Fidgety Peter, along with some other taggers on, gets into his boat and sails out onto the water. After spending quite a long time fishing (something I don’t suppose I’d be much good at – sitting still again!), they haven’t caught anything and happen to look to the horizon where they see a man, calling to them. The first interesting point is that they don’t seem to recognise Jesus. I have often found this odd – considering this man has been the centre of attention for the past few weeks, it does strike me as odd that they didn’t recognise him, but we will pass over that for now. This unknown man calls out to them, asking if they have caught anything. ‘No’, comes the reply. ‘Well’, he says, ‘cast your nets over to the right’. It appears that, without any doubt entering their hearts, they do as they are told and cast their nets to the other side. Their catch on that side is so great that they struggle to haul the nets in – quite a parallel. It appears that trust, on this occasion, has been well placed – the stranger appears to know about fishing. Then, something bizarre happens. The unnamed disciple, the one that ‘reclined on Jesus’ breast’ at the last supper, looks up again and realises that the unknown stranger is in fact Jesus. ‘It is the Lord’, he cries out. Again, without any reports of doubt, Peter quickly dresses and jumps into the lake in order to reach Him. Peter exhibits two qualities that Christians everywhere should exhibit: trust and an eager longing to be with God. The others appear to take a more sedate route, sailing back into shore.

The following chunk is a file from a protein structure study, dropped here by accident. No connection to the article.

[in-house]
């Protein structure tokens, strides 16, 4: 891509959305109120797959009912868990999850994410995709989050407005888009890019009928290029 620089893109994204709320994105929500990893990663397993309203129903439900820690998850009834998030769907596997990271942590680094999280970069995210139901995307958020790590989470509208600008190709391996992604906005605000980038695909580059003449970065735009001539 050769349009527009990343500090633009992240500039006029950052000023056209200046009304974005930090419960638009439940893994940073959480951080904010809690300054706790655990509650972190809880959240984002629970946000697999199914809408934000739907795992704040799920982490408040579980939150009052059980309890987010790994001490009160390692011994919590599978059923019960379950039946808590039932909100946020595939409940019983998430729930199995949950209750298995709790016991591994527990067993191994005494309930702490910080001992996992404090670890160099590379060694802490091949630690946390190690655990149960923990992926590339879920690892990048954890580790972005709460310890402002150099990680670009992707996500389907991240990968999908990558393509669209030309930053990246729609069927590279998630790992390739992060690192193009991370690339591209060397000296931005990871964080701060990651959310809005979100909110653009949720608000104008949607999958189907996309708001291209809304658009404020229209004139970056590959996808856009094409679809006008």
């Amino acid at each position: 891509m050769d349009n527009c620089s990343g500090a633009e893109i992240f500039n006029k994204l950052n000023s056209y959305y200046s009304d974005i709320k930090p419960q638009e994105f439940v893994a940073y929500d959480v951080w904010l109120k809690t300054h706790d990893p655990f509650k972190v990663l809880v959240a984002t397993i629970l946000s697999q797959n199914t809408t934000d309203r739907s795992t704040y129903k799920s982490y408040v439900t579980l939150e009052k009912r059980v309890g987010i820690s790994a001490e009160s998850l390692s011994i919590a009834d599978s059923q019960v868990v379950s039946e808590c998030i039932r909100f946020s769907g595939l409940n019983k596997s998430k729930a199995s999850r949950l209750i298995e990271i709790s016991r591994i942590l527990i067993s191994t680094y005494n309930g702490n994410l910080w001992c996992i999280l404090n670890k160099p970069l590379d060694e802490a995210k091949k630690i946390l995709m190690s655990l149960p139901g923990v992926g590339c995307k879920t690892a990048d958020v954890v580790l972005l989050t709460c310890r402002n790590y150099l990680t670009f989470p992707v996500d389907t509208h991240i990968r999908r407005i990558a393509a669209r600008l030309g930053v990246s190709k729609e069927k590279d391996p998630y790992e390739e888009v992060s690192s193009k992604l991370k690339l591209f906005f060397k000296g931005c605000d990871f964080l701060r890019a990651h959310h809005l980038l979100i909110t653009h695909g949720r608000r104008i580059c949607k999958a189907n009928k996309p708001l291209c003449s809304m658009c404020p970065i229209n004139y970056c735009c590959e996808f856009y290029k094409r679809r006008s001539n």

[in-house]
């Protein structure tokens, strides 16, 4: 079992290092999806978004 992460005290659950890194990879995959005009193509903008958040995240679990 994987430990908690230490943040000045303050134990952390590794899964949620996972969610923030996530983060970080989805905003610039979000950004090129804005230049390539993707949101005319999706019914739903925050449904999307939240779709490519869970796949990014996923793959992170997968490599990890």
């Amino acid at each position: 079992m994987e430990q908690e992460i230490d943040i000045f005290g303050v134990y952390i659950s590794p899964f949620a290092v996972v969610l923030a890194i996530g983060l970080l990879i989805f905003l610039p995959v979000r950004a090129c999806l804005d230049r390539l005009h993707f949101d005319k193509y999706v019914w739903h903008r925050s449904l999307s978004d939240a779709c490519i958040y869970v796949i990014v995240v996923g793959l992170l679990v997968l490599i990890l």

O Lord, my God, I will give thanks unto Thee for ever.